I think it’s one of the reasons that people can read their Bible’s cover-to-cover, again and again, year after year, and it doesn’t get old. It’s part of what fuels a desire to know the Book deeply . . . to interact with the Book continually . . . and to never get tired of consuming the Book regularly. It is the need to stir it up.
This is now the second letter that I am writing to you, beloved. In both of them I am, stirring up your sincere mind by way of reminder, that you should remember the predictions of the holy prophets and the commandment of the Lord and Savior through your apostles . . . (2Peter 3:1-2 ESV)
This is Peter’s second letter to persecuted Christians in exile. This is the second time in this second letter that Peter states his purpose in writing to them . . . “I am stirring up your sincere minds by way of reminder.” Back in chapter 1, Peter says that, though he believes his death is near, while he is “in this body” it is the right thing from him to stir these believers up “by way of reminder . . . so that after my departure you may be able at any time to recall these things” (1:12-15). It was going to be vital for them, that as followers of Christ, they were in constant reminder of the predictions of the prophets and the commandments of the Savior. And so Peter determined to stir it up.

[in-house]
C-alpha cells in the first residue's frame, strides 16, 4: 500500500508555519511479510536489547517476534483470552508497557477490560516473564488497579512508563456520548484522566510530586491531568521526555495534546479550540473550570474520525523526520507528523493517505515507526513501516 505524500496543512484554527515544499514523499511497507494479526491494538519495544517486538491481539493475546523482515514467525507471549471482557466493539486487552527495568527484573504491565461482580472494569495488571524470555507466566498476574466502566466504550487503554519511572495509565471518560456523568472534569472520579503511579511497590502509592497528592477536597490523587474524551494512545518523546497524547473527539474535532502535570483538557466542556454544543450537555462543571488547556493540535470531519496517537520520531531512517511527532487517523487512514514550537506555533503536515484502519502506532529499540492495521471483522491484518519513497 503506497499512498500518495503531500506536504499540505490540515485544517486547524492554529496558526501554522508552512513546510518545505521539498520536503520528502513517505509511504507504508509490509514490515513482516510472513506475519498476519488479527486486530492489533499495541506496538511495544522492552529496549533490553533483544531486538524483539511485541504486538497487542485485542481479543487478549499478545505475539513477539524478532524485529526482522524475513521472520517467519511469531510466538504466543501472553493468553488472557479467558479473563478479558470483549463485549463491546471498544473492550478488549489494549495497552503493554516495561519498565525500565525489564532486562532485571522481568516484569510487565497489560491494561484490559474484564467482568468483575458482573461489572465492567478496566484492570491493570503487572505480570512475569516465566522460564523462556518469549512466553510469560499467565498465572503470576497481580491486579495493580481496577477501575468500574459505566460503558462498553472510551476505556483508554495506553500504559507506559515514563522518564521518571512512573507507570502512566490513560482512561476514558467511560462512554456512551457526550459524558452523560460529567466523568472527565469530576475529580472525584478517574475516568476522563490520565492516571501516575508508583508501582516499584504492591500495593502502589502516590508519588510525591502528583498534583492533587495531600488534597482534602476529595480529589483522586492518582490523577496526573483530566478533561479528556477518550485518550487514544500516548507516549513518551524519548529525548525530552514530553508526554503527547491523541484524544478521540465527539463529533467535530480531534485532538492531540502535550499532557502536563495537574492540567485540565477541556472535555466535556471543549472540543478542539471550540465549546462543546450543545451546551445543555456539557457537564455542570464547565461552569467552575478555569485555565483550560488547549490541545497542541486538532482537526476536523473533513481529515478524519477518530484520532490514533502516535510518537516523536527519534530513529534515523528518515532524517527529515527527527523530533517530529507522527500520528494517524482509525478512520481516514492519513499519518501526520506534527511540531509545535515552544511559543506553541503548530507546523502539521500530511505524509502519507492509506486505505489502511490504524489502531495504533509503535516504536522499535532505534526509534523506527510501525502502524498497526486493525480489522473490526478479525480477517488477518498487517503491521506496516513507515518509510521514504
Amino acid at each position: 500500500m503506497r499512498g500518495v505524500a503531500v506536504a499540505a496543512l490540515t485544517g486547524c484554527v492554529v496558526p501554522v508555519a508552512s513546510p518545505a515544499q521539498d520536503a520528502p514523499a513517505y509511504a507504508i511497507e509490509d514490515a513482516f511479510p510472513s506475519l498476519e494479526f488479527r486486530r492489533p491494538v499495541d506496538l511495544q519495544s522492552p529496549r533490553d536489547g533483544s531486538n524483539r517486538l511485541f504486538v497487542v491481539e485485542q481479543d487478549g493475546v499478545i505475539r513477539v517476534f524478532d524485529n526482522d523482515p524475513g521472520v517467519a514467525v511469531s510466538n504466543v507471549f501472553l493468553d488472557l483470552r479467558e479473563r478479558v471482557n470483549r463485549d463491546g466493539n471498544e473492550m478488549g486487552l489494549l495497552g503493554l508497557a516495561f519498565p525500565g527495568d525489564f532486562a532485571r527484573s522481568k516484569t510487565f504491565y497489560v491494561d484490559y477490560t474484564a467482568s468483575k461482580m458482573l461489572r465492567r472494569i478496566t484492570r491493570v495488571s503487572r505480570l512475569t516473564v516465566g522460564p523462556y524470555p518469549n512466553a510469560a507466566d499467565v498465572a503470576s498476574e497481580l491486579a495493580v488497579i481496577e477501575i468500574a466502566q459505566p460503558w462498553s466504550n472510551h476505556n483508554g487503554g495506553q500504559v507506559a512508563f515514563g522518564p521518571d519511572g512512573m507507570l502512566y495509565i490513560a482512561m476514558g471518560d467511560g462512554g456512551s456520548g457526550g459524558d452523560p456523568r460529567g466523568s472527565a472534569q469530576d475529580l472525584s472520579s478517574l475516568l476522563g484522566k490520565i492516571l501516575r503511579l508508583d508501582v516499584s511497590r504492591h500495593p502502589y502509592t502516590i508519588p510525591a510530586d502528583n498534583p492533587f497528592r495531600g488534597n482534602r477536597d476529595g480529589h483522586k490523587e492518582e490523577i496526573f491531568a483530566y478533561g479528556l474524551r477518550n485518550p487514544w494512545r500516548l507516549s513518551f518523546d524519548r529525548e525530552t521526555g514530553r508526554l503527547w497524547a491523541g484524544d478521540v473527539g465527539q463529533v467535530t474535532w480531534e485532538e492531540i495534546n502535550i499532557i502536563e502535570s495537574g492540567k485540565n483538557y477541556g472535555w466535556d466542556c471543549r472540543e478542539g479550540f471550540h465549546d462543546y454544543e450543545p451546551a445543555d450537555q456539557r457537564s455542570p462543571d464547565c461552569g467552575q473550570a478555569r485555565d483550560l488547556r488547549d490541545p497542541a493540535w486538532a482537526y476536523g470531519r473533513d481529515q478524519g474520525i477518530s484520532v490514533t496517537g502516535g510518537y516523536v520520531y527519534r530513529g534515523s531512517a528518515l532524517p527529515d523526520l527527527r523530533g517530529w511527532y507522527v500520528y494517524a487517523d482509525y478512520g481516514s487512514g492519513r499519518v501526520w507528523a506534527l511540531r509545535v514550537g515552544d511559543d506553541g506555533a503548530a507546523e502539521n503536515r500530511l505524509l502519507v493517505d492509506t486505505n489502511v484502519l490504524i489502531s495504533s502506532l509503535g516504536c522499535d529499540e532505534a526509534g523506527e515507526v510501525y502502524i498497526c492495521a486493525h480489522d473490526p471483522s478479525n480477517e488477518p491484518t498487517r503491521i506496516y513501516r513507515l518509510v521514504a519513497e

The word “stir” has the idea of awakening . . . of arousing from sleep . . . of rendering active. Peter would remind them of the dynamics of their faith (chapter 1) and the dangers of false teachers (chapters 2) and the faithful determination of God to fulfill His promises (chapter 3), so that God’s people might be awakened, aroused, and rendered fully active. And, though we may not be in the same circumstance as Peter’s first century audience, I’m thinking the principle still applies . . . God’s people need constant reminding of God’s plan and God’s promises. And thus, they need to be in God’s Book . . . stirring it up.
The hymn-writer confessed . . . “Prone to wander, Lord I feel it . . . Prone to leave the God I love . . . ” I get it. Life’s day-to-day encounters and struggles can, at the least, leave us somewhat distracted . . . if not, sometimes, a bit disillusioned . . . and perhaps even a bit depressed. Easy to start fixating on what’s going on around us . . . and then start looking for answers within us. It’s because of that reality (in my life, at least) that I need to stir it up.
Morning devo’s are not just some “good luck charm” which, if I do them, my day goes well and, if I miss them, my day’s crummy. They are about stirring it up. A quiet time with my Bible open, and my heart open, is about being brought into remembrance concerning His promises . . . His precepts . . . and His power. They are about setting my mind on things above in order to put my little bit of chaos below into some context. They are about being reminded of the reason I determine, by God’s grace, to keep on keepin’ on. They are about communion . . . and connecting . . . and continuing in relationship with the One who has said He would never leave me or forsake me.
Stir it up. That’s why I keep opening the Book . . . that’s why it doesn’t grow old. I need to stir it up.
By God’s grace . . . for God’s glory . . .